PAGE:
Subnetting Tutorial - Subnetting Explained with Examples

Default IP subnets contain too many IP addresses. Most networks do not need such a large number of IP addresses. If they use default IP subnets, all unused IP addresses will waste. Subnetting solves this problem. It allows us breaks default IP subnets as per network requirement and size.

An IP address contains two addresses: network address and host address . A network address is a group address. All IP addresses in an IP group have the same network address. A host address is a node address. All IP addresses in an IP group have different host addresses. An IP group is known as an IP subnet.

We use an IP address with the subnet mask. A subnet mask separates the network address from the host address.

Both an IP address and subnet mask are 32 bits in length. They arrange bits into four parts. Each part is known as an octet and contains 8 bits. Octets are separated by periods and written in a sequence.

IP address 32 bit

A subnet mask assigns an individual bit for each IP bit. A subnet mask bit can be either on or off. The value zero represents an off bit. The value one represents an on bit. An off bit represents a host bit in the IP address. An on bit represents a network bit in the IP address.

There are two popular notations to write the IP address and subnet mask: Decimal notation and Binary notation.

The following table lists the relationship between subnet mask value and IP bits.

Notation Subnet Mask value IP bit
Decimal 1 to 255 Network
0 Host
Binary 1 Network
0 Host

Examples of IP addresses with the subnet mask in binary format




ip address in binary notation

Examples of IP addresses with the subnet mask in decimal format

IP address with subnet mask decimal notation

Reserve IP classes, network bits, and host bits

Each IP address belongs to a predefined IP class. There are five predefined IP classes; A, B, C, D, and E. From these classes, classes D and E are reserved and cannot be used in Subnetting.

In classes A, B, and C, the first 8, 16, and 24 bits are reserved for the network portion, respectively. These classes also reserve the last two bits for the host portion. We can not use reserve bits for subnetting.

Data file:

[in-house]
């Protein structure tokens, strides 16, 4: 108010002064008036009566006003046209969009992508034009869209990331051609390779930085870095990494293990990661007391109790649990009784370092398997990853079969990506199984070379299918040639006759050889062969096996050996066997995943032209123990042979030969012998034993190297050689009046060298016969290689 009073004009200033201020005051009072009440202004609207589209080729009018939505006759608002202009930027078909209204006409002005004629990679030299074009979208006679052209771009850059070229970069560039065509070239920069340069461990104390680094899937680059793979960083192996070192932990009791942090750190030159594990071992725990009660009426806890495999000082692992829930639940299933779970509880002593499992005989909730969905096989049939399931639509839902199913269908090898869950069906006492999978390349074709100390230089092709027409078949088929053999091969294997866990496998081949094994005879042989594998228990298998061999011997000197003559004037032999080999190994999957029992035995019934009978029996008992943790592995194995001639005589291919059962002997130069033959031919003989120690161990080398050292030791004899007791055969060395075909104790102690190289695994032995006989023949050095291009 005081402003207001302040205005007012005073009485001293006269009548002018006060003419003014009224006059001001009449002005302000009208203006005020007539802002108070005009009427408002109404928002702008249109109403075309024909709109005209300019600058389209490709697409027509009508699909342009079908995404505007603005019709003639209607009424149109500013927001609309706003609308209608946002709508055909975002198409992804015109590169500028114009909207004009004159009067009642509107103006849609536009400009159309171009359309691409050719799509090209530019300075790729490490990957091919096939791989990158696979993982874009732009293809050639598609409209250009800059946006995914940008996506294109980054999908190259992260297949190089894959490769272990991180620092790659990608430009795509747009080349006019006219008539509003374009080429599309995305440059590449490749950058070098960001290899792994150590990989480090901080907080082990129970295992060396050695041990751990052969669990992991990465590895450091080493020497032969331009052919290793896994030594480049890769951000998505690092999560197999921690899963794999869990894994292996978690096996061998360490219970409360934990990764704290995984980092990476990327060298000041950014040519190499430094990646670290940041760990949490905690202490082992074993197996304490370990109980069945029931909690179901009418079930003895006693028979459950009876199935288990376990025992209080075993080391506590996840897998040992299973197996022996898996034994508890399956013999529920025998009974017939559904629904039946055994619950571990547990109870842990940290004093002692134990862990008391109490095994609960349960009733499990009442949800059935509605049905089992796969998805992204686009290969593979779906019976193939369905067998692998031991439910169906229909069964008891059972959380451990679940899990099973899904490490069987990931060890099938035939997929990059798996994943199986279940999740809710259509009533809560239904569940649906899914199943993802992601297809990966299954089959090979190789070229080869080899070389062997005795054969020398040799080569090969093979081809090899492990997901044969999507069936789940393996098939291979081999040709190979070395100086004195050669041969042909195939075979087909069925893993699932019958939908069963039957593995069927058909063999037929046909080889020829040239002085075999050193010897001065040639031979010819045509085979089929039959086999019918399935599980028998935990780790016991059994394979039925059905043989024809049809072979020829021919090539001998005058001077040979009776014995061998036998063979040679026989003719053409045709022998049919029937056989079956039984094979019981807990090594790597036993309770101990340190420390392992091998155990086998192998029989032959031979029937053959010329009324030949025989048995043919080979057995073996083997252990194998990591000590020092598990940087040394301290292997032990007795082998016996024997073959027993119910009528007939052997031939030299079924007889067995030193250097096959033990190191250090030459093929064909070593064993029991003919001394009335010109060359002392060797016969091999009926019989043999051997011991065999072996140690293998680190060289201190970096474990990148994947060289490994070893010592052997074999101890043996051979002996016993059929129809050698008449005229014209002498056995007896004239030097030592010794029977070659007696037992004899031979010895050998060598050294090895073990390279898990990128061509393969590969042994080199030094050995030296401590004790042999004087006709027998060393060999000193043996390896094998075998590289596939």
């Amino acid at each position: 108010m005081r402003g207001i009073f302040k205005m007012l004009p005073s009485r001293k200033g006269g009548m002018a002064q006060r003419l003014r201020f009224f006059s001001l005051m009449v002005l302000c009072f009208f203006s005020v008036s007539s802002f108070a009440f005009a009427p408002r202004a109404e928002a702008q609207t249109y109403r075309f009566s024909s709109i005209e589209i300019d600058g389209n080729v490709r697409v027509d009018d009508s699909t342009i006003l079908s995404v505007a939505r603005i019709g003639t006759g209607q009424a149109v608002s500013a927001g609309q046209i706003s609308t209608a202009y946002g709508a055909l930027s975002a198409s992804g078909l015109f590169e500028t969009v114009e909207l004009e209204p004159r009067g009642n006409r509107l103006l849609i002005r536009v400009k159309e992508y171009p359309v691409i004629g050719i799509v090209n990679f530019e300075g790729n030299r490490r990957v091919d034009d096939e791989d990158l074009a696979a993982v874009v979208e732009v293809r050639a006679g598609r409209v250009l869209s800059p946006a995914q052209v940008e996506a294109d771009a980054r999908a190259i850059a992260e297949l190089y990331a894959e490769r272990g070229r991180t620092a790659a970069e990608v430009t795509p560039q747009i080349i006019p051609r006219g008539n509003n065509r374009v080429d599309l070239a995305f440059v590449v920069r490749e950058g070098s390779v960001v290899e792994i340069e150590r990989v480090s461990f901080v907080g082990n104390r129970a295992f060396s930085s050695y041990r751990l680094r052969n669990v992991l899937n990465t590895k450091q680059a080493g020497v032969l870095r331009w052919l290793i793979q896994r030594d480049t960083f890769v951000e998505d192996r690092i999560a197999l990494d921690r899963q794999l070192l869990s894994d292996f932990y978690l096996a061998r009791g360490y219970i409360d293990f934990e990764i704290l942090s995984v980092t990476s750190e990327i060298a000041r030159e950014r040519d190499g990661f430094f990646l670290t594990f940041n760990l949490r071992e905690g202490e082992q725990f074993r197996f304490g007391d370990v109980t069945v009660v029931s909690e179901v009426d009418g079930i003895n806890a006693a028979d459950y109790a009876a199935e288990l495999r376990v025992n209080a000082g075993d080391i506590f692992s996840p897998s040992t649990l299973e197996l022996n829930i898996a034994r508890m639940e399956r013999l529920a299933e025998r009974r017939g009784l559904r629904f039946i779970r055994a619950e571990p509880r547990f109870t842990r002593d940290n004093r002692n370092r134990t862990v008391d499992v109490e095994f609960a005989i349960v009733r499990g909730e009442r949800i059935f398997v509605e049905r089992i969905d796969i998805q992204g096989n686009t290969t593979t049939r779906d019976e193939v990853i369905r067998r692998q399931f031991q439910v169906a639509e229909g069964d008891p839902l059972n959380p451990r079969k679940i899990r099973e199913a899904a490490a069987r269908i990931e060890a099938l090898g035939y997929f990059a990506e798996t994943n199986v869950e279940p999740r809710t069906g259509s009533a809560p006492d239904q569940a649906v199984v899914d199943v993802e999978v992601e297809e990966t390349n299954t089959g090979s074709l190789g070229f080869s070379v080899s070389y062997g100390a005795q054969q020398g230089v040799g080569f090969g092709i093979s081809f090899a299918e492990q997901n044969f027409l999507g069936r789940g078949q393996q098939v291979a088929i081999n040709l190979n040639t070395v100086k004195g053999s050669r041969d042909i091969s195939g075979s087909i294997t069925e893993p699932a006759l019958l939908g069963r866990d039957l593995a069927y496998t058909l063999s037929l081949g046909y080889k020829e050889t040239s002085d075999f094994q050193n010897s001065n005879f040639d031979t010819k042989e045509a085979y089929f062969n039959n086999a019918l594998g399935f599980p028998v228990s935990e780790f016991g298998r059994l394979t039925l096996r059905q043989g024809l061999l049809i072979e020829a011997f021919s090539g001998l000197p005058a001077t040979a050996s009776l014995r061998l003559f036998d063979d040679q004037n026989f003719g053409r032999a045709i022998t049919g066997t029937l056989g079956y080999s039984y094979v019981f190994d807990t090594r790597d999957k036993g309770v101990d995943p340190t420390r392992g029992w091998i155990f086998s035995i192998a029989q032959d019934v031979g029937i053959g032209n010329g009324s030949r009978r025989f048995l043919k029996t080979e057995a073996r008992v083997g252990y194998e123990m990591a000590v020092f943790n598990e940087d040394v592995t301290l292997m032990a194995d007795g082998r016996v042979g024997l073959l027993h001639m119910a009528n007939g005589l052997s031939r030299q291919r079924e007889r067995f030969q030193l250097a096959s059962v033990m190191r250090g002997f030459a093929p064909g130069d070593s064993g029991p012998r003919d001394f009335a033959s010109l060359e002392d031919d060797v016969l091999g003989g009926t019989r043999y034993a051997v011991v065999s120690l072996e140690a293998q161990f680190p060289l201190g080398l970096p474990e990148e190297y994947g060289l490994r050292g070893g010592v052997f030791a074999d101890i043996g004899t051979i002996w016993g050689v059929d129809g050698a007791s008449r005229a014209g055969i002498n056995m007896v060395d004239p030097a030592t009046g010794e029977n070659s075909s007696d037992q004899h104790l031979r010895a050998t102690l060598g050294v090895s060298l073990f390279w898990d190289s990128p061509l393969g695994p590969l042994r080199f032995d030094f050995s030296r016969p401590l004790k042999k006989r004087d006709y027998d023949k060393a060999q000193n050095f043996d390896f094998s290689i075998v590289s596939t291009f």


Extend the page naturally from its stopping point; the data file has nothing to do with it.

reserved network bits

After excluding reserved network and host bits, the remaining bits are considered subnetting eligible host bits. We can use only subnetting eligible host bits for subnetting.

subnetting eligible bits

Network address and Broadcast address

Every IP network needs two specific addresses network address and broadcast address. A network address represents the network itself, while a broadcast address represents all the hosts in the network. We can not assign these addresses to any individual host in the network.

Since each IP subnet requires these two addresses, this requirement increases if we break the IP subnet into IP subnets.

network address broadcast address

Network and broadcast addresses are also known as Network ID and broadcast ID, respectively.

Valid host addresses

All addresses between the network and broadcast addresses are known as valid host addresses. Any device that uses the IP protocol to transfer data needs a valid host address. We can assign only valid host addresses to end devices such as computers, laptops, tablets, smartphones, IP phones, servers, printers, terminals, IP cameras, and networking devices such as switches, routers, firewalls, and proxy servers.

Block Size

Block size is the sum of network addresses, valid host addresses, and broadcast addresses. For example, if we have six valid host addresses, the block size will be 8 (1 network address + 6 valid host addresses + 1 broadcast address).

Power of 2

An IP address is a combination of 32 binary bits. Understanding how many combinations the number of bits provides or to get the number of combinations how many bits we need is the essential step of subnetting.

In an IP address:-

  • A combination of all 32 binary bits shows the complete IP address.
  • A combination of only network bits indicates the number of IP subnets it provides in decimal.
  • A combination of only host bits indicates the number of host addresses it provides in decimal.

To know how many combinations the number of bits provides or to get the number of combinations and how many bits are required, we use the power of 2.

For example, to break a single IP subnet into 4 IP subnets, we need 2 (22 = 4) subnetting eligible host bits. This way, if we have 3 subnetting eligible host bits, we can make 8 (23 = 8) additional networks.

The following table lists the power of 2 to 32.

2X Value 2X Value 2X Value 2X Value
1 2 9 512 17 131072 25 33554432
2 4 10 1024 18 262144 26 67108864
3 8 11 2048 19 524288 27 134217728
4 16 12 4096 20 1048576 28 268435456
5 32 13 8192 21 2097152 29 536870912
6 64 14 16384 22 4194304 30 1073741824
7 128 15 32768 23 8388608 31 2147483648
8 256 16 65536 24 16777216 32 4294967296

In 2X the X is the number of bits.

Subnetting Direction

Subnetting always flows in a single direction (left to right) without skipping any bit. This simple rule gives us the exact location of subnetting bits in an address space.

Let’s take an example.

A class C network is subnetted in 4 subnets. Find the number of host bits used in subnetting and their location in the address space.

subnetting direction

To create 4 subnets we need 2 (22 = 4) subnetting eligible host bits. Since in class C network space, subnetting eligible bits start from 25 and subnetting always goes from left to right without skipping any bit, the bits used in this network are 25 and 26.

ComputerNetworkingNotes CCNA Study Guide Subnetting Tutorial - Subnetting Explained with Examples